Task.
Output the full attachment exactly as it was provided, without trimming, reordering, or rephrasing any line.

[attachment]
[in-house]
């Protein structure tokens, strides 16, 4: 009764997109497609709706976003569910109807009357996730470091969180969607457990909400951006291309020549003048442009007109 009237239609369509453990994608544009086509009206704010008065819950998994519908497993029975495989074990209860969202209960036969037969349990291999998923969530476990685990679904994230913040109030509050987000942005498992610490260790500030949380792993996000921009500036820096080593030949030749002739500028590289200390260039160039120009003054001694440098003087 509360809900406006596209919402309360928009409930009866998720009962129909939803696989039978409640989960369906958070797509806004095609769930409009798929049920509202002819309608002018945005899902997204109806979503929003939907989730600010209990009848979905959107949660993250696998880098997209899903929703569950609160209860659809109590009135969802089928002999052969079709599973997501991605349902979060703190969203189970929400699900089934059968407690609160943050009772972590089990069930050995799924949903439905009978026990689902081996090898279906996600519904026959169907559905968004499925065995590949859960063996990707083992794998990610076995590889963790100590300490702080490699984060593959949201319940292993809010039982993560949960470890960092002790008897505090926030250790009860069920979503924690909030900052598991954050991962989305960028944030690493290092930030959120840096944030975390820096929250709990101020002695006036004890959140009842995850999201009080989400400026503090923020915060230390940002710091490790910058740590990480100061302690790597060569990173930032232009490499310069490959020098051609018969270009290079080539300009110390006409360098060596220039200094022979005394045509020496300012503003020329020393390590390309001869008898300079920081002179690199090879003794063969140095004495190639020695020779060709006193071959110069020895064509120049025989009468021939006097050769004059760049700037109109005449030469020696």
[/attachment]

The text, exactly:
[in-house]
């Protein structure tokens, strides 16, 4: 009764997109497609709706976003569910109807009357996730470091969180969607457990909400951006291309020549003048442009007109 009237239609369509453990994608544009086509009206704010008065819950998994519908497993029975495989074990209860969202209960036969037969349990291999998923969530476990685990679904994230913040109030509050987000942005498992610490260790500030949380792993996000921009500036820096080593030949030749002739500028590289200390260039160039120009003054001694440098003087 509360809900406006596209919402309360928009409930009866998720009962129909939803696989039978409640989960369906958070797509806004095609769930409009798929049920509202002819309608002018945005899902997204109806979503929003939907989730600010209990009848979905959107949660993250696998880098997209899903929703569950609160209860659809109590009135969802089928002999052969079709599973997501991605349902979060703190969203189970929400699900089934059968407690609160943050009772972590089990069930050995799924949903439905009978026990689902081996090898279906996600519904026959169907559905968004499925065995590949859960063996990707083992794998990610076995590889963790100590300490702080490699984060593959949201319940292993809010039982993560949960470890960092002790008897505090926030250790009860069920979503924690909030900052598991954050991962989305960028944030690493290092930030959120840096944030975390820096929250709990101020002695006036004890959140009842995850999201009080989400400026503090923020915060230390940002710091490790910058740590990480100061302690790597060569990173930032232009490499310069490959020098051609018969270009290079080539300009110390006409360098060596220039200094022979005394045509020496300012503003020329020393390590390309001869008898300079920081002179690199090879003794063969140095004495190639020695020779060709006193071959110069020895064509120049025989009468021939006097050769004059760049700037109109005449030469020696």